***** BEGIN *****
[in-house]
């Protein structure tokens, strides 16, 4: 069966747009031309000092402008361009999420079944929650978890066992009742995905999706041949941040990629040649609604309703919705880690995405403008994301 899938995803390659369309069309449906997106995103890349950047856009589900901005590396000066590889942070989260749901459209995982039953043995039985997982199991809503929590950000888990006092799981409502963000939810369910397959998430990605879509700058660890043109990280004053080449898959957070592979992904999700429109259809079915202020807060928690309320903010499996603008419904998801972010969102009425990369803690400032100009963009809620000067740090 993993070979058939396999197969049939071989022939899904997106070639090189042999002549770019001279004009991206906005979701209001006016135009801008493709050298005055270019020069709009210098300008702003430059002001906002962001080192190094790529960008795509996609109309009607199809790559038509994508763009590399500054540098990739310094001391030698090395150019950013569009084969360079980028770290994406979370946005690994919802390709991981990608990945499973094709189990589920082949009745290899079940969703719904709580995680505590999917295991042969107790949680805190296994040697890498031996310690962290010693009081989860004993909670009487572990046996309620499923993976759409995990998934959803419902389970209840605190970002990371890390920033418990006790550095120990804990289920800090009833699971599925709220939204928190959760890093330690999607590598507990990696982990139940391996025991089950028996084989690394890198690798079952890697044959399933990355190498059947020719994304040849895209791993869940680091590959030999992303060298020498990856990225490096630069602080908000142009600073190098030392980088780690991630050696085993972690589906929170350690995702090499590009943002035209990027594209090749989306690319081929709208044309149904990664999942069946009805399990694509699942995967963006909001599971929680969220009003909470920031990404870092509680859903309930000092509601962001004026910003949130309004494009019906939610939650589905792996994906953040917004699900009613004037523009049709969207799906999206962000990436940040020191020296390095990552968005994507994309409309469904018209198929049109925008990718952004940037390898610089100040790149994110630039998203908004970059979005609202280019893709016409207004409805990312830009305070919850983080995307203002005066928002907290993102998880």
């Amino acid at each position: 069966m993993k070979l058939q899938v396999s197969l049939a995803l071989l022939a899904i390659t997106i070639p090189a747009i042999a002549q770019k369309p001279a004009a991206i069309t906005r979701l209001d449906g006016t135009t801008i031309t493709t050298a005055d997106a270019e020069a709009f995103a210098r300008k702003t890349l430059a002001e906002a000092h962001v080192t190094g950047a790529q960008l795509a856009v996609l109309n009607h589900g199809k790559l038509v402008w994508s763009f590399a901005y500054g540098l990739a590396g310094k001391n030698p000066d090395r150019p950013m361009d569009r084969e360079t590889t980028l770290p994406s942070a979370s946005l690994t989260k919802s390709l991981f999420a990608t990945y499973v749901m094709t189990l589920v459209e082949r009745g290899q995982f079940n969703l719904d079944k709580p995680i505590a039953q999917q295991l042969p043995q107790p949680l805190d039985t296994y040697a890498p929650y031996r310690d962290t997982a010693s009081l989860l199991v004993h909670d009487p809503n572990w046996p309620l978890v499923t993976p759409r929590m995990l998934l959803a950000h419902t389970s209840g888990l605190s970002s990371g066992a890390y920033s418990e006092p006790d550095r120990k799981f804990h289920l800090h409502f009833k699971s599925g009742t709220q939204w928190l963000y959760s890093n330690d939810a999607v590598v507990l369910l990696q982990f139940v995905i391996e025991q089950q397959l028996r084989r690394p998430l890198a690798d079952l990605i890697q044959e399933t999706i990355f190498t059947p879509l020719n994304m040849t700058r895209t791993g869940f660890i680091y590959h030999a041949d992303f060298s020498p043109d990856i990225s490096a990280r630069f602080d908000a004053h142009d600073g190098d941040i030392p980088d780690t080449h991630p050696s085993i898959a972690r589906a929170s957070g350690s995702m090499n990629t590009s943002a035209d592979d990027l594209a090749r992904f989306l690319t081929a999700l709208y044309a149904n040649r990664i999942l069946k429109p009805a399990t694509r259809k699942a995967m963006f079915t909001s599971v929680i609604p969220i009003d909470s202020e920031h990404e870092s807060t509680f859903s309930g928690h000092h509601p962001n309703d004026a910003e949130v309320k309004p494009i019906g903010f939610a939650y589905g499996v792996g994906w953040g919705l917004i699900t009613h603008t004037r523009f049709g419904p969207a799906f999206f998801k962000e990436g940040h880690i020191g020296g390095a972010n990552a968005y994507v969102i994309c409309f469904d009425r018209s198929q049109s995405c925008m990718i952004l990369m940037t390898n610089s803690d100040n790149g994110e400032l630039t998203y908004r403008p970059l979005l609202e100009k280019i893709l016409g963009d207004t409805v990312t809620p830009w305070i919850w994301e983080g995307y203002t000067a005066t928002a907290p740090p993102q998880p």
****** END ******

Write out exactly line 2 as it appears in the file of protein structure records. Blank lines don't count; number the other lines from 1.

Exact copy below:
């Protein structure tokens, strides 16, 4: 069966747009031309000092402008361009999420079944929650978890066992009742995905999706041949941040990629040649609604309703919705880690995405403008994301 899938995803390659369309069309449906997106995103890349950047856009589900901005590396000066590889942070989260749901459209995982039953043995039985997982199991809503929590950000888990006092799981409502963000939810369910397959998430990605879509700058660890043109990280004053080449898959957070592979992904999700429109259809079915202020807060928690309320903010499996603008419904998801972010969102009425990369803690400032100009963009809620000067740090 993993070979058939396999197969049939071989022939899904997106070639090189042999002549770019001279004009991206906005979701209001006016135009801008493709050298005055270019020069709009210098300008702003430059002001906002962001080192190094790529960008795509996609109309009607199809790559038509994508763009590399500054540098990739310094001391030698090395150019950013569009084969360079980028770290994406979370946005690994919802390709991981990608990945499973094709189990589920082949009745290899079940969703719904709580995680505590999917295991042969107790949680805190296994040697890498031996310690962290010693009081989860004993909670009487572990046996309620499923993976759409995990998934959803419902389970209840605190970002990371890390920033418990006790550095120990804990289920800090009833699971599925709220939204928190959760890093330690999607590598507990990696982990139940391996025991089950028996084989690394890198690798079952890697044959399933990355190498059947020719994304040849895209791993869940680091590959030999992303060298020498990856990225490096630069602080908000142009600073190098030392980088780690991630050696085993972690589906929170350690995702090499590009943002035209990027594209090749989306690319081929709208044309149904990664999942069946009805399990694509699942995967963006909001599971929680969220009003909470920031990404870092509680859903309930000092509601962001004026910003949130309004494009019906939610939650589905792996994906953040917004699900009613004037523009049709969207799906999206962000990436940040020191020296390095990552968005994507994309409309469904018209198929049109925008990718952004940037390898610089100040790149994110630039998203908004970059979005609202280019893709016409207004409805990312830009305070919850983080995307203002005066928002907290993102998880």